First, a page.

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NYC top budget watchdog says city has failed to deal with homeless encampments

SCOTT DETROW, HOST:

For years, homelessness in America has been trending upward - up 6% from 2017, according to the U.S. Department of Housing and Urban Development. Like in a lot of places, unhoused people in New York City have taken up to setting encampments - often makeshift housing, like tents, in public areas. Last year, New York Mayor Eric Adams introduced a controversial policy to clear those encampments, remove people from them and offer them housing. But a year later, Brad Lander, the city's comptroller, conducted an audit of the mayor's policy, calling it a limited success, and he joins me now. Welcome to ALL THINGS CONSIDERED.

BRAD LANDER: Great to be with you, Scott.

DETROW: So your office looked into this program. The report, like I said, framed it as a limited success, but you were much more blunt. You said in the press conference, quote, "by every measure, the homeless sweeps failed." So what specifically isn't working?

LANDER: So most significantly, people aren't getting connected to services or shelter or permanent housing. The city's agencies did hundreds of sweeps. Those sweeps forcibly removed 2,308 homeless New Yorkers. Only three of them got permanent housing.

DETROW: So three - not a percentage - a number.

LANDER: Three individually - so 99.9% of the folks that were forcibly removed in those sweeps are still homeless.

DETROW: And do you have a sense from this report - is the problem the initial conversation of here are the services offered? Is the problem not following up? What is breaking down?

LANDER: Look, folks who are sleeping on the street are more likely to be chronically homeless or more likely to have mental health disorders or more likely to have substance abuse problems. And building the trust and connection and relationships that help them address and solve those issues is challenging. And what it takes is - social work training is good relationship building and is a real path to housing. If all you're doing is saying, I'm here to destroy your belongings and kick you out to somewhere else, that person becomes less likely, we think, to accept a path to shelter or services, and what was already hard gets even harder.

DETROW: Mmm hmm. And the mayor's office is pushing back on this characterization. The claim is that New Yorkers experiencing unsheltered homelessness accepted services at six times the rate they did under the previous administration's approach. What's your response to that?

LANDER: They're actually talking about different programs that we think are good. Separate from the sweeps, they opened some new kinds of shelters - what they call Safe Haven and stabilization beds that are less bureaucratic than shelters - and people did want to go into them. And they've started a very small program called Street to Housing, which helped 80 people move off the streets into permanent housing. Those are the programs that are working and that they cited in their quote. The sweeps failed, and they really don't have any evidence to show otherwise.

DETROW: I mean, so many cities are facing similar challenges. There are encampments all over Washington, D.C. Los Angeles is having enormous problems along these lines as well. You've looked closely at this plan now. You're saying it's not working. What can other cities learn from this?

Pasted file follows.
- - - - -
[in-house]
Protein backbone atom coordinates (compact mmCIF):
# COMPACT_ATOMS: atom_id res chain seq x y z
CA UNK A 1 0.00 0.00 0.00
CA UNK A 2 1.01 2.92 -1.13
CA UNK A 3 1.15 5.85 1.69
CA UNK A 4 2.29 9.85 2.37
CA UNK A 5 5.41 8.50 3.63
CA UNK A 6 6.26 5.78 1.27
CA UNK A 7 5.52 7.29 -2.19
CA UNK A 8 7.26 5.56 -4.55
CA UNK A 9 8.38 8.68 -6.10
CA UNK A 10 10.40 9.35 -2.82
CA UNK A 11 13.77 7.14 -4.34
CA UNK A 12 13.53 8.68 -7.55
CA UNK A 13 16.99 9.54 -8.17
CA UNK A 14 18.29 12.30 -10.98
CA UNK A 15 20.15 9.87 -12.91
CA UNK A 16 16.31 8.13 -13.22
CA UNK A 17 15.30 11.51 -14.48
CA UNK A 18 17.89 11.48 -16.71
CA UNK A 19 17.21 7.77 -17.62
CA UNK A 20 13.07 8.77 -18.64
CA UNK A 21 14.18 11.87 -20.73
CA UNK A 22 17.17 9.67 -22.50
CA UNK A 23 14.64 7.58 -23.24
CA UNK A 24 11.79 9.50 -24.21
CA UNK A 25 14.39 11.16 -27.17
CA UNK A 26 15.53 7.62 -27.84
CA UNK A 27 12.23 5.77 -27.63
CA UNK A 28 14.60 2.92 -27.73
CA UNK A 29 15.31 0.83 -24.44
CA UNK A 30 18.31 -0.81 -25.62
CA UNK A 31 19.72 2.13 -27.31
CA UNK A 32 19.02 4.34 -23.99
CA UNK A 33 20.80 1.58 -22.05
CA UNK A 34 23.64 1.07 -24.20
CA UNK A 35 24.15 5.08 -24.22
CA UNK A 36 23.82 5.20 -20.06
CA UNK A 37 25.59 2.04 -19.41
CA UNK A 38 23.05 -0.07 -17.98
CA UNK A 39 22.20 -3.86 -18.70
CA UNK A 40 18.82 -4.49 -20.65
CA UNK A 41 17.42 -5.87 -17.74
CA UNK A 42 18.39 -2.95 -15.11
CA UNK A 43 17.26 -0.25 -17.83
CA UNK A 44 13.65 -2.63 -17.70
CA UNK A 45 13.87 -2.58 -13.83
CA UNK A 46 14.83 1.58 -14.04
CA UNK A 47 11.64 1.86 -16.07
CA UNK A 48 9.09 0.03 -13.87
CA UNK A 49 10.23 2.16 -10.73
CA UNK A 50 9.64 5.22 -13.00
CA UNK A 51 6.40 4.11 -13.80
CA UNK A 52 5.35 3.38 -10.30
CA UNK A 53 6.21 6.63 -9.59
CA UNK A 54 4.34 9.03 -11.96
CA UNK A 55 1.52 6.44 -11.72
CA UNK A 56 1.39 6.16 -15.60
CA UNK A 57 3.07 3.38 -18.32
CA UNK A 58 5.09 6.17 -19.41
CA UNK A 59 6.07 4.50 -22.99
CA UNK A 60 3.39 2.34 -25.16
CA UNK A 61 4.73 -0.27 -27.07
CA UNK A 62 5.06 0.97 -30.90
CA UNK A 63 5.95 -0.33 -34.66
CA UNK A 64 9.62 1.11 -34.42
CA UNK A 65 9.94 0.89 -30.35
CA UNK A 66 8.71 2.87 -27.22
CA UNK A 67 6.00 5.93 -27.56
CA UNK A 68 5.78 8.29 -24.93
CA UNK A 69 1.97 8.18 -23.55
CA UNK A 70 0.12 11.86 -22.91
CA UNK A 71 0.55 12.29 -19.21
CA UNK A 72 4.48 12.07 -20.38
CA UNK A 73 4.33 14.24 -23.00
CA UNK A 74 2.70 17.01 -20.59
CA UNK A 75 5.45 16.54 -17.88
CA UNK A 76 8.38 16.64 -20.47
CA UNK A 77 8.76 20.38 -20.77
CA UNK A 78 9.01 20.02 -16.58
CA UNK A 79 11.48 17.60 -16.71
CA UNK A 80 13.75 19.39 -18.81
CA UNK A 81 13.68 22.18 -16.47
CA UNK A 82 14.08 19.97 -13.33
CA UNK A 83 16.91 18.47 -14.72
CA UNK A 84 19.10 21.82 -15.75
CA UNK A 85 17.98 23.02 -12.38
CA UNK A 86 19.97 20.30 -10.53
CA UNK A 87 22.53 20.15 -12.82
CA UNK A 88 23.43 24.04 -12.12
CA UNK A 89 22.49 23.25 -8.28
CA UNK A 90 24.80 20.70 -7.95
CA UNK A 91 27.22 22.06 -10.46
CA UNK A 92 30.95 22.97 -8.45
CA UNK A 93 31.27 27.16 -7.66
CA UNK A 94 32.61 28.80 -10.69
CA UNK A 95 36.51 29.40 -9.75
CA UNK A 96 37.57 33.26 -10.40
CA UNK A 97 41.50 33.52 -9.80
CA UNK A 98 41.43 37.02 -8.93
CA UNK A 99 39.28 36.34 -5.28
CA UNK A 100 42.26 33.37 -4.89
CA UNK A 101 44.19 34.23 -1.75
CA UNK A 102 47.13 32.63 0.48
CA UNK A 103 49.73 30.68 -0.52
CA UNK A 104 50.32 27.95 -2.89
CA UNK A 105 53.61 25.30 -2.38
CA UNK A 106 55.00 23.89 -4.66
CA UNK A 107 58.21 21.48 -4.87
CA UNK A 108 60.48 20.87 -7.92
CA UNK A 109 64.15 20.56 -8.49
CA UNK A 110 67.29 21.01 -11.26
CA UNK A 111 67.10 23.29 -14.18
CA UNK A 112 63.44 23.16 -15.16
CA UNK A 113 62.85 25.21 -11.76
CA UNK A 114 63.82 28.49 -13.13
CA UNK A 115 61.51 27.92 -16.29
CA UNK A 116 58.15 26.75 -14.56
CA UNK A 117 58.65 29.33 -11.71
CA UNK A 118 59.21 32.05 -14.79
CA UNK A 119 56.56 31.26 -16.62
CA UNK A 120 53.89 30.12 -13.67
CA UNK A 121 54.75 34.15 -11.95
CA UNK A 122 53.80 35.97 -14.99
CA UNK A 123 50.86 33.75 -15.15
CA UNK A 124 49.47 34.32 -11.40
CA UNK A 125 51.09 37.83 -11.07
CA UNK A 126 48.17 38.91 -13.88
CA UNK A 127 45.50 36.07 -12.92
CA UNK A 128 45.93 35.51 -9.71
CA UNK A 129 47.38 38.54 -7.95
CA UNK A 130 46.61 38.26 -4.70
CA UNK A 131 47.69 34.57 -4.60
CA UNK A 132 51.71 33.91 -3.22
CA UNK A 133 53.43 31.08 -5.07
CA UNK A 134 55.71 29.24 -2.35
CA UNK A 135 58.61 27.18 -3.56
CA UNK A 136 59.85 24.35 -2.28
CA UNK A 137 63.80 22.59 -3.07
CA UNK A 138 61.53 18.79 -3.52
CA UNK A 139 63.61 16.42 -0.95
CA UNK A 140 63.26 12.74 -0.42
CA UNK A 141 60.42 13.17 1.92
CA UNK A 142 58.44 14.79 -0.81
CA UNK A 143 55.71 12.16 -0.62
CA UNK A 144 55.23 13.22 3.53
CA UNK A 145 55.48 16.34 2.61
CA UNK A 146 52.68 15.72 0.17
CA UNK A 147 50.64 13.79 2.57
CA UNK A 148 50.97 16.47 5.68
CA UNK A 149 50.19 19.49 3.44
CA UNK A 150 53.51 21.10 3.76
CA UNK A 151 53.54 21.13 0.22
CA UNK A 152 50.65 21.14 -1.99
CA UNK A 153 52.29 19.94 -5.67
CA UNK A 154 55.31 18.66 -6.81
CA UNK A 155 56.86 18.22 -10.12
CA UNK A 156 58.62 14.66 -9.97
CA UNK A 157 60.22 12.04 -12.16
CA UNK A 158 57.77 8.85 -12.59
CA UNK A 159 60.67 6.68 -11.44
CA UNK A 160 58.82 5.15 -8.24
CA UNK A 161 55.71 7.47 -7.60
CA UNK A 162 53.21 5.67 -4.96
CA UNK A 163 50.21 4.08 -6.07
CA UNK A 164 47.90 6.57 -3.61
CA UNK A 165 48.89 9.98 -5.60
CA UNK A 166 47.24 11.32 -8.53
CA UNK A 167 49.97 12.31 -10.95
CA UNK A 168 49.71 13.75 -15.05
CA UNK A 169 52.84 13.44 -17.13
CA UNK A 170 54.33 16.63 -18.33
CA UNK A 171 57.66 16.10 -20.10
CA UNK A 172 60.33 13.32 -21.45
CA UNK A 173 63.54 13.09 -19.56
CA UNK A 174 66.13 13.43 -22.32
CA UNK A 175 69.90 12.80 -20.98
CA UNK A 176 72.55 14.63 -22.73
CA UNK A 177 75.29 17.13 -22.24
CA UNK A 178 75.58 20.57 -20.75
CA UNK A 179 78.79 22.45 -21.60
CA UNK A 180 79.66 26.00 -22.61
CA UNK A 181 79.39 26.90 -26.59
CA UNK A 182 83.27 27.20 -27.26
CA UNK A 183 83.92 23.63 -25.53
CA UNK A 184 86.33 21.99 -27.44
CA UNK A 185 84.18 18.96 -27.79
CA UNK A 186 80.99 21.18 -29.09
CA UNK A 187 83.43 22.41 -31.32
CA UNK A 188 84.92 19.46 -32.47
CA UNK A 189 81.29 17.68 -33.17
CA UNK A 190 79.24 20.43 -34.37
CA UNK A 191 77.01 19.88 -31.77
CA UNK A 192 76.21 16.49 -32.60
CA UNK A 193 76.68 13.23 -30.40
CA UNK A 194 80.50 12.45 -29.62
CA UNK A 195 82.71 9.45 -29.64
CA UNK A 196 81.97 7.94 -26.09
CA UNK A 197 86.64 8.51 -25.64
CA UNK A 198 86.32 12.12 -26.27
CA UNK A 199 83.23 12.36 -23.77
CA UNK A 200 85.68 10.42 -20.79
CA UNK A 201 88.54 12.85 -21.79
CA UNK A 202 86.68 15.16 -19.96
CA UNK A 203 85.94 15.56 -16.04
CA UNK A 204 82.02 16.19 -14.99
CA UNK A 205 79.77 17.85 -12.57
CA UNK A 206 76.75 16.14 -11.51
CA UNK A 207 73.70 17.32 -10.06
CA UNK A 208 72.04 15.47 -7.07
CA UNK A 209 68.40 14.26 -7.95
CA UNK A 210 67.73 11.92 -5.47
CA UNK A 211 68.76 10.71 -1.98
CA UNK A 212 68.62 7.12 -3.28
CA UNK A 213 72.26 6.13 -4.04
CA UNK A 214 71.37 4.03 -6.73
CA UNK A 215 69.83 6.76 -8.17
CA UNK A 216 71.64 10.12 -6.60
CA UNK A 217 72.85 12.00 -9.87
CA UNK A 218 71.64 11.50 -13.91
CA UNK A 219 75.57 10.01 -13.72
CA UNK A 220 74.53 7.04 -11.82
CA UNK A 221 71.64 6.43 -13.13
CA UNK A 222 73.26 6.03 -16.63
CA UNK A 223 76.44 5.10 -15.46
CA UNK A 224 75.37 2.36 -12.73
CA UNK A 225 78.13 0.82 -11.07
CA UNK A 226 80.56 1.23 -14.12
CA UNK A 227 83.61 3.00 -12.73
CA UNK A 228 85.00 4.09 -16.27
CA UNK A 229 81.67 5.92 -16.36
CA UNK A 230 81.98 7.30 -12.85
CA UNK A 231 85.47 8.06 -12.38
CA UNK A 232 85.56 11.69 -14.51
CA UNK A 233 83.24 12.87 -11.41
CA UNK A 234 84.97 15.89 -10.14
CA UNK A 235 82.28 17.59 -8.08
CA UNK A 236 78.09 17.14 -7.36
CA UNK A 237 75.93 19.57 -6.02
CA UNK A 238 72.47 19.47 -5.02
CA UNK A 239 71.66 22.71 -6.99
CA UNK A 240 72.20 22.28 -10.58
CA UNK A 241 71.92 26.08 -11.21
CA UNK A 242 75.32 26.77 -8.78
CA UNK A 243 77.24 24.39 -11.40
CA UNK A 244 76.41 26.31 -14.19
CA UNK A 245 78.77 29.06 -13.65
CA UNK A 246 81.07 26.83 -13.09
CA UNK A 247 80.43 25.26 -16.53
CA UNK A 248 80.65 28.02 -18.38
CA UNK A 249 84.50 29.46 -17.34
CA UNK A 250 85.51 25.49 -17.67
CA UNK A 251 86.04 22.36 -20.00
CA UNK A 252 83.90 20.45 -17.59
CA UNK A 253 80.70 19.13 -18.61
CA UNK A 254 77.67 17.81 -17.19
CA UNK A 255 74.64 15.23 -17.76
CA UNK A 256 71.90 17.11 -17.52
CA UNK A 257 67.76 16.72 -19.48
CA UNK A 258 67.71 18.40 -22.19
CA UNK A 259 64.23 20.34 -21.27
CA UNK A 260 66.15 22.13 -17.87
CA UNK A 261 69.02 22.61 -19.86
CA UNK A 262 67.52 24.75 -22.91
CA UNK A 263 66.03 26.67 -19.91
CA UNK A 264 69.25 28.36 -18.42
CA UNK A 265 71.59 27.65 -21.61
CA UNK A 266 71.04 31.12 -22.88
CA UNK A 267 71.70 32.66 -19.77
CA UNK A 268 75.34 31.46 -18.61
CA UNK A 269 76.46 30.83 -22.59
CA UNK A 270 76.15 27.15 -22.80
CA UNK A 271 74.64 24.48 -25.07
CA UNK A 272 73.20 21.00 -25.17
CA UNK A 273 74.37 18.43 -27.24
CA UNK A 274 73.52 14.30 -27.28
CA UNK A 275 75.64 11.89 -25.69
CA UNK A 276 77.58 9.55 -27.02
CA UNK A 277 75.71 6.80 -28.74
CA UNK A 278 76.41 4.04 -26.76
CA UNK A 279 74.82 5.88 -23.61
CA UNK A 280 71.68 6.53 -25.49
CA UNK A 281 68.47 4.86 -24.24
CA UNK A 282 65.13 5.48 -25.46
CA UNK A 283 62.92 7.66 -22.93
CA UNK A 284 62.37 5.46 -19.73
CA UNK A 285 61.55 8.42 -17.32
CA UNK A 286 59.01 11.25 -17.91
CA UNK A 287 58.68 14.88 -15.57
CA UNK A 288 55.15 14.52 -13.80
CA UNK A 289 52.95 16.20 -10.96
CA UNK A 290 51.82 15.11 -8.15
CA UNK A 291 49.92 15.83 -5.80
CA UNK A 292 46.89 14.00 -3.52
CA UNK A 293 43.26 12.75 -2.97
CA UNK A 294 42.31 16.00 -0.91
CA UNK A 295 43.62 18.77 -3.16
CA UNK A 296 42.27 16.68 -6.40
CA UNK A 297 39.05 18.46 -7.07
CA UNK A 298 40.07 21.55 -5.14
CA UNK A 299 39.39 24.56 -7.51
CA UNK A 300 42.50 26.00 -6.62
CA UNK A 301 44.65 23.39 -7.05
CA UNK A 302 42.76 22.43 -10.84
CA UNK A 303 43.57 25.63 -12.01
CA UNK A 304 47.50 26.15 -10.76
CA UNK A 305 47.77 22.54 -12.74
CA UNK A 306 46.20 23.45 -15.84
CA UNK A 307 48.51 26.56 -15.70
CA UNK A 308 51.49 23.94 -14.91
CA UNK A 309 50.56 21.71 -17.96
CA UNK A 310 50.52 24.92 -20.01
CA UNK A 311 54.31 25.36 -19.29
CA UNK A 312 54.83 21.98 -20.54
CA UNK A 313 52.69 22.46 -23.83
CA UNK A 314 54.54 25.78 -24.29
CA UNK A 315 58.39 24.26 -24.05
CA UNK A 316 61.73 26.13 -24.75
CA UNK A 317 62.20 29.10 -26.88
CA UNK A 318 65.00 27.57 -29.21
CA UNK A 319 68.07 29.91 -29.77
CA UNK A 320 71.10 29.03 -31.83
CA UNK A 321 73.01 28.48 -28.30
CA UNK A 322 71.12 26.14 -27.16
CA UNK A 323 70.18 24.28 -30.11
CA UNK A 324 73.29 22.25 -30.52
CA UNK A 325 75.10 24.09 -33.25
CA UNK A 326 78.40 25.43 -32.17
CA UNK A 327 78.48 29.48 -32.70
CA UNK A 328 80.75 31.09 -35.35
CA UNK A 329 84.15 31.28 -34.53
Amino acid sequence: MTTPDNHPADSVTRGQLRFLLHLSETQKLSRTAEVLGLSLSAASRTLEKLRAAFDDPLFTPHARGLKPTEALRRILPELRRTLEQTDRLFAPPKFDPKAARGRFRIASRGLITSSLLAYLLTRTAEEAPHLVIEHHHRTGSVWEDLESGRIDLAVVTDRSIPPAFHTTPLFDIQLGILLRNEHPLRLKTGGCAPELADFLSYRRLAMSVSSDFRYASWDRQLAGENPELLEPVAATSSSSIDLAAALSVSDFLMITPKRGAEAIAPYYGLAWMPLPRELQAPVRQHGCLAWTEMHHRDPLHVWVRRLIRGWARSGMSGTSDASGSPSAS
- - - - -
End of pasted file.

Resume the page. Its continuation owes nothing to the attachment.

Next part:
LANDER: The thing we looked at in this report is a policy called Housing First, which says don't put up a lot of barriers. Don't make people get clean first or deal with their mental health issues while they're sleeping on the street. Who could do that? Connect people to permanent housing and wrap services around them in that housing. And the evidence from programs around the city in Denver, in Philadelphia and even in New York with veterans shows that that policy works 70- to 90% of the time. Those housing-first policies really do seem to be a key.

DETROW: Is that doable in a moment like now, where you're seeing a lot of cities, a lot of states shift back towards budget crunches, budget deficits, as opposed to the extra money from the federal government and a strong economy?

LANDER: The thing is, if you don't take a housing-first approach, you're going to pay much more in other ways. What we found that - was that the average nightly cost of supportive housing using that housing-first model is $68 a day. But sending someone to jail for the night, which often happens after a sweep, is over $1,400. So it might sound like it costs money to stand up a housing-first program, but there's good evidence it'll save you money in the long run.

DETROW: That's New York City Comptroller Brad Lander. Brad, thanks so much.

LANDER: Thank you, Scott. Really great to talk to you. Transcript provided by NPR, Copyright NPR.

NPR transcripts are created on a rush deadline by an NPR contractor. This text may not be in its final form and may be updated or revised in the future. Accuracy and availability may vary. The authoritative record of NPR’s programming is the audio record.

Michael Levitt
Michael Levitt is a news assistant for All Things Considered who is based in Atlanta, Georgia. He graduated from UCLA with a B.A. in Political Science. Before coming to NPR, Levitt worked in the solar energy industry and for the National Endowment for Democracy in Washington, D.C. He has also travelled extensively in the Middle East and speaks Arabic.
Scott Detrow is a White House correspondent for NPR and co-hosts the NPR Politics Podcast.